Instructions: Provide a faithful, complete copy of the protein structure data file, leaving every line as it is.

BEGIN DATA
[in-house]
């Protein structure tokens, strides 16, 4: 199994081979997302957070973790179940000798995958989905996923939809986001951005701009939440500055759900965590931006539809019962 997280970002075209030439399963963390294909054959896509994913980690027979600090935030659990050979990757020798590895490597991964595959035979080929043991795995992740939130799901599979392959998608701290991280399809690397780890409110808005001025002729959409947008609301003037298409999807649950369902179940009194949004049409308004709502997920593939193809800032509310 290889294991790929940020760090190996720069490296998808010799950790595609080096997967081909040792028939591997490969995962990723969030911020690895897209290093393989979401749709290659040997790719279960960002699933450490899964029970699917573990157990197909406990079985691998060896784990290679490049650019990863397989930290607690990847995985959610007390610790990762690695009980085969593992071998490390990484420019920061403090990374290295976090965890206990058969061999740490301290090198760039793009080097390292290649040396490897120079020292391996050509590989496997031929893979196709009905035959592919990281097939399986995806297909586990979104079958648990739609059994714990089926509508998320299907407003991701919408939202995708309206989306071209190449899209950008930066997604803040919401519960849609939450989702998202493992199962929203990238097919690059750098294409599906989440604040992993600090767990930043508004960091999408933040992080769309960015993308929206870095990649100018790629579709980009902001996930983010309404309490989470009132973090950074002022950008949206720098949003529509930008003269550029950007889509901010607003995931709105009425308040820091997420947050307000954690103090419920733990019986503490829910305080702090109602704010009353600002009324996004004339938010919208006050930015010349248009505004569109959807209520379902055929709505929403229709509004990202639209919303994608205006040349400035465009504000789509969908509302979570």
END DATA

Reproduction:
[in-house]
């Protein structure tokens, strides 16, 4: 199994081979997302957070973790179940000798995958989905996923939809986001951005701009939440500055759900965590931006539809019962 997280970002075209030439399963963390294909054959896509994913980690027979600090935030659990050979990757020798590895490597991964595959035979080929043991795995992740939130799901599979392959998608701290991280399809690397780890409110808005001025002729959409947008609301003037298409999807649950369902179940009194949004049409308004709502997920593939193809800032509310 290889294991790929940020760090190996720069490296998808010799950790595609080096997967081909040792028939591997490969995962990723969030911020690895897209290093393989979401749709290659040997790719279960960002699933450490899964029970699917573990157990197909406990079985691998060896784990290679490049650019990863397989930290607690990847995985959610007390610790990762690695009980085969593992071998490390990484420019920061403090990374290295976090965890206990058969061999740490301290090198760039793009080097390292290649040396490897120079020292391996050509590989496997031929893979196709009905035959592919990281097939399986995806297909586990979104079958648990739609059994714990089926509508998320299907407003991701919408939202995708309206989306071209190449899209950008930066997604803040919401519960849609939450989702998202493992199962929203990238097919690059750098294409599906989440604040992993600090767990930043508004960091999408933040992080769309960015993308929206870095990649100018790629579709980009902001996930983010309404309490989470009132973090950074002022950008949206720098949003529509930008003269550029950007889509901010607003995931709105009425308040820091997420947050307000954690103090419920733990019986503490829910305080702090109602704010009353600002009324996004004339938010919208006050930015010349248009505004569109959807209520379902055929709505929403229709509004990202639209919303994608205006040349400035465009504000789509969908509302979570």